Bending to the beat of a new drummer

Ask an instructor if music should be played during class and you’ll get a passionate response.  Some studio’s have techno DJ’s and others saying the body needs a quiet environment to focus.  Some instructors really do not like that it sets a tone for the student to keep up with and creates a beat in their breath work, in-out-in-out.  Other instructors like music as a peripheral experience outside of the body.  I guess in simple terms, it forces the person to go deeper inward like a meditation where you can observe the outside sounds but not absorb or judge them.  They just are there.

Personally, I love music.  It guides me and my body.  Music is such a primal experience in whatever form it takes – from bagpipes (intense) to harpsichord (mild) to drums (intense) to pop (fun).  I never really paid attention to the force of music until I started listening to my husband play guitar and he needed a drummer, call me the Meg White of home bands, and I rediscovered beats.  Dancing, moving the body to a ‘1-2-3 and kick’ was the same as the beat of blues based music and that made sense to me!  Bringing this beat into the yoga studio, I think of the pattern of a beating heart and the beat of an inhale and exhale, the rhythm and pulse can be as quick or relaxed as you need to be.  Just as you may want to listen to punk music in the morning, your body will tell you what beat it wants to move along with.  Music inside of the yoga studio might help guide you and if you want to take a half beat or double time then you can.  Music can pull you out of your head so that you can follow the way it moves your body.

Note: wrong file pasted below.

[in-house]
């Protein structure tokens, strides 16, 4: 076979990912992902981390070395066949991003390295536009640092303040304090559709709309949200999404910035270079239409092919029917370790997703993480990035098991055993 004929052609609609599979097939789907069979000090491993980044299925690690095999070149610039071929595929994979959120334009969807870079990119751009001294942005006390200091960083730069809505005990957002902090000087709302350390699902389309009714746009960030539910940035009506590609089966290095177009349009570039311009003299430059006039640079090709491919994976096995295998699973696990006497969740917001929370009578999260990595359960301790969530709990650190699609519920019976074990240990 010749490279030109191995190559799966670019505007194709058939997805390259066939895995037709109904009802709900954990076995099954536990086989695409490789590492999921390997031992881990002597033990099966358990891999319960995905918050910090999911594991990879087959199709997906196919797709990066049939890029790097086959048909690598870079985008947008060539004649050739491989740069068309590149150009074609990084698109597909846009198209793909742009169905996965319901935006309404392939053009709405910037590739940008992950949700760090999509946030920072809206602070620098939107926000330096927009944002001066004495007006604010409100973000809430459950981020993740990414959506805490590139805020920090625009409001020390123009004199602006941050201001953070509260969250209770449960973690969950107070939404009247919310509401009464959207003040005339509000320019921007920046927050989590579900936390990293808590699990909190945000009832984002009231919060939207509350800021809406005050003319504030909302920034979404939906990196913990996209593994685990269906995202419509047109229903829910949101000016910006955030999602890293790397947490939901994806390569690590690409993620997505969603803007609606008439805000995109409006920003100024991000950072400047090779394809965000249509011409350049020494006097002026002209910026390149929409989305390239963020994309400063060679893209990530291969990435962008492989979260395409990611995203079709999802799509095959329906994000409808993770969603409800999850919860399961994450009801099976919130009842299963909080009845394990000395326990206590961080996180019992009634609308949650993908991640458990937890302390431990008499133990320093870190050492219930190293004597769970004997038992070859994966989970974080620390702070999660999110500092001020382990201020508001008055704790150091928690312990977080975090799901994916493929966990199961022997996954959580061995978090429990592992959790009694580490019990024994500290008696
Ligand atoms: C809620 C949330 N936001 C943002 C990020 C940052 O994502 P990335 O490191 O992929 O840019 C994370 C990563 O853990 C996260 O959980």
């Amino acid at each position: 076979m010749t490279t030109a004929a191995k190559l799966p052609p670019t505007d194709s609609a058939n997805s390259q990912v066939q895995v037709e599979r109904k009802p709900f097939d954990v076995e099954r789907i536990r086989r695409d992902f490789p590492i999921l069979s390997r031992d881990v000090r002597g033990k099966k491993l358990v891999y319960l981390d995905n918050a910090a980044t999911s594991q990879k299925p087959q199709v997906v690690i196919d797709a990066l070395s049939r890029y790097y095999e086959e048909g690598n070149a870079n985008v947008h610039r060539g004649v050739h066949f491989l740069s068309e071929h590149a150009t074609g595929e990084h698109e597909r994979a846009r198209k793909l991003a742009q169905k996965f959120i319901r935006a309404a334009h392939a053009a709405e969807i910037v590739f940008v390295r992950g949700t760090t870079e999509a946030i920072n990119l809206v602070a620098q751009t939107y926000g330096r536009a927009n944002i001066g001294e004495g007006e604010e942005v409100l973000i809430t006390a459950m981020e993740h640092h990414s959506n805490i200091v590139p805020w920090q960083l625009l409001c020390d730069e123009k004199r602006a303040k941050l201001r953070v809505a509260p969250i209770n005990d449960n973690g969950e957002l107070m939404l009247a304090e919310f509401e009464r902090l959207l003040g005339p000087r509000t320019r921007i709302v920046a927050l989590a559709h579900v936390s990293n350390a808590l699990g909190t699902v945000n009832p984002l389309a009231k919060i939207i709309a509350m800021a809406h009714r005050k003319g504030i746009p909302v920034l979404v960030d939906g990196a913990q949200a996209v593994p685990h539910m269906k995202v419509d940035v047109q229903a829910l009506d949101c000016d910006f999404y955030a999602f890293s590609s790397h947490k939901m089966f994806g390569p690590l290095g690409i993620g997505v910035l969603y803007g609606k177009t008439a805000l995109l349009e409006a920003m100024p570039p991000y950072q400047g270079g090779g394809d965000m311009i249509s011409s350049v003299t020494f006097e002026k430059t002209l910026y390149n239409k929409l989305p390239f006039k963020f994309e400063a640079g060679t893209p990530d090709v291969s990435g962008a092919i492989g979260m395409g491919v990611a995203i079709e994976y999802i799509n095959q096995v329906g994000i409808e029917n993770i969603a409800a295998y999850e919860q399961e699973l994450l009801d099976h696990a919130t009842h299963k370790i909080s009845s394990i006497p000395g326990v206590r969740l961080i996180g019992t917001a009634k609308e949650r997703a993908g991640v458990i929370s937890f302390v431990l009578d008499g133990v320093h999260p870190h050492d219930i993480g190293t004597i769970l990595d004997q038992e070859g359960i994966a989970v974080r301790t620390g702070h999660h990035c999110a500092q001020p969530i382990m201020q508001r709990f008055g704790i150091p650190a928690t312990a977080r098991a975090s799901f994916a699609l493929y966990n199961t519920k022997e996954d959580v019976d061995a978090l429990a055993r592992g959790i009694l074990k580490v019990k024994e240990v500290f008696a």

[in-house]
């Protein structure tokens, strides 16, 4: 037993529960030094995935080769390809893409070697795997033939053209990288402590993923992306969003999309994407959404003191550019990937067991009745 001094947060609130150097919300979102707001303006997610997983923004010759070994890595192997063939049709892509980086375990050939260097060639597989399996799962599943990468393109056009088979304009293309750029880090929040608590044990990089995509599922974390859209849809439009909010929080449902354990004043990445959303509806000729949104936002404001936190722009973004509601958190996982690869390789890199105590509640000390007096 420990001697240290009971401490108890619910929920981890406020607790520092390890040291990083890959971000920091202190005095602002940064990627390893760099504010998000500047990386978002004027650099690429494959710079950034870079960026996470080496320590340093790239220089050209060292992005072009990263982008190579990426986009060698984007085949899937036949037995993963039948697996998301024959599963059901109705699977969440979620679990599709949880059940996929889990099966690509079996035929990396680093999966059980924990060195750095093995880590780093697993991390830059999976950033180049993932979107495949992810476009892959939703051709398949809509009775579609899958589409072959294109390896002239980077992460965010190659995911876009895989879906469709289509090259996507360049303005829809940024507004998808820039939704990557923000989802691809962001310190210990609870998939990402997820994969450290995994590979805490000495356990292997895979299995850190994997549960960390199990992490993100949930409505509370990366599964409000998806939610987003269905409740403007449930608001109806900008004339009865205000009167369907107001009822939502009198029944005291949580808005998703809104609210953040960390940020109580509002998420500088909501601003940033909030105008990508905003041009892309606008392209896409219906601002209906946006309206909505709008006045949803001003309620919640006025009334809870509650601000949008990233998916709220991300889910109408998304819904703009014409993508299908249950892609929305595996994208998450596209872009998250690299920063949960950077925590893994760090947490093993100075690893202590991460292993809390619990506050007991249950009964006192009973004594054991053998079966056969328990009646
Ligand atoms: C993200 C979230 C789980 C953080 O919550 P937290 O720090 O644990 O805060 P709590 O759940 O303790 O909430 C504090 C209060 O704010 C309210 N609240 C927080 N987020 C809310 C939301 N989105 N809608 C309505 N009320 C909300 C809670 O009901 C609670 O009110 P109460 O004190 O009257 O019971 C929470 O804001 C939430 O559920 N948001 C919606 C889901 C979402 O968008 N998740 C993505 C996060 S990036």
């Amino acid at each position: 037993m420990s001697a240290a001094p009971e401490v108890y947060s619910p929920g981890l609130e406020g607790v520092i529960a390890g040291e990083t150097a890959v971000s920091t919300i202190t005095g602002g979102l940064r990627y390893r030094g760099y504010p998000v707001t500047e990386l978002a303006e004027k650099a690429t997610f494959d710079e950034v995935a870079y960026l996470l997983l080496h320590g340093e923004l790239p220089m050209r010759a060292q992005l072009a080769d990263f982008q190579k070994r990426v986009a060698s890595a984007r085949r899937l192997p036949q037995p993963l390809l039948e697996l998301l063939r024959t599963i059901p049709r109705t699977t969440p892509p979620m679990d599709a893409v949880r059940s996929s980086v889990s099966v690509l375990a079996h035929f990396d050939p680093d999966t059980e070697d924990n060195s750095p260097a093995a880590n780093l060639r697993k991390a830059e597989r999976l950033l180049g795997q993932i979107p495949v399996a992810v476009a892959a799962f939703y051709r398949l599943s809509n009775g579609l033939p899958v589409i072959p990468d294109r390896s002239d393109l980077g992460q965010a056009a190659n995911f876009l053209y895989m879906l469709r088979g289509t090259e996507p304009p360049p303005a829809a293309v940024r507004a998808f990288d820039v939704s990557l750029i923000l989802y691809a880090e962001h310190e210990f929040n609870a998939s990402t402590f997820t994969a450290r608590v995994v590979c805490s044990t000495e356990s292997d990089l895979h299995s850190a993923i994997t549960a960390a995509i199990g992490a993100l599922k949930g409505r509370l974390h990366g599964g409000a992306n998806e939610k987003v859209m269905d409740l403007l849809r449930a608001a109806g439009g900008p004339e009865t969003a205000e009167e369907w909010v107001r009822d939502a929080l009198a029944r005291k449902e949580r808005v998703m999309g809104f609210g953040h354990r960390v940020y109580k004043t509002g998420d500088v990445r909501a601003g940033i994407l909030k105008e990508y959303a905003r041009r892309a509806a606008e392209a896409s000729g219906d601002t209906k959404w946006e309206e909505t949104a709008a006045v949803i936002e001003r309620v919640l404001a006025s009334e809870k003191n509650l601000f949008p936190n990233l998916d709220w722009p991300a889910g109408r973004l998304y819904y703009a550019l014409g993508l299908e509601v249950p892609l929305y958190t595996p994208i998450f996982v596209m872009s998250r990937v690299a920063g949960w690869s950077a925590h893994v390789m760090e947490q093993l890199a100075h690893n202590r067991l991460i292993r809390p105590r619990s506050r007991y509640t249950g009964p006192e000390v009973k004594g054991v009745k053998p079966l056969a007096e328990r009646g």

Either way, if you find yourself in a studio without music, do you find your mind wondering or are you thinking about laundry?  Music might just help you dance to the beat of your yoga practice by tuning into the timing of your positioning and breath work.  If you find yourself in a studio with music, are you getting tense or annoyed by it or caught day dreaming?  Pay attention to how your body is responding and tune into those points to keep them loose while moving into proper alignment of each pose.  Ultimately, trust that your breath is carrying the perfect beat for you.  Meg White couldn’t hold a drumstick to that.

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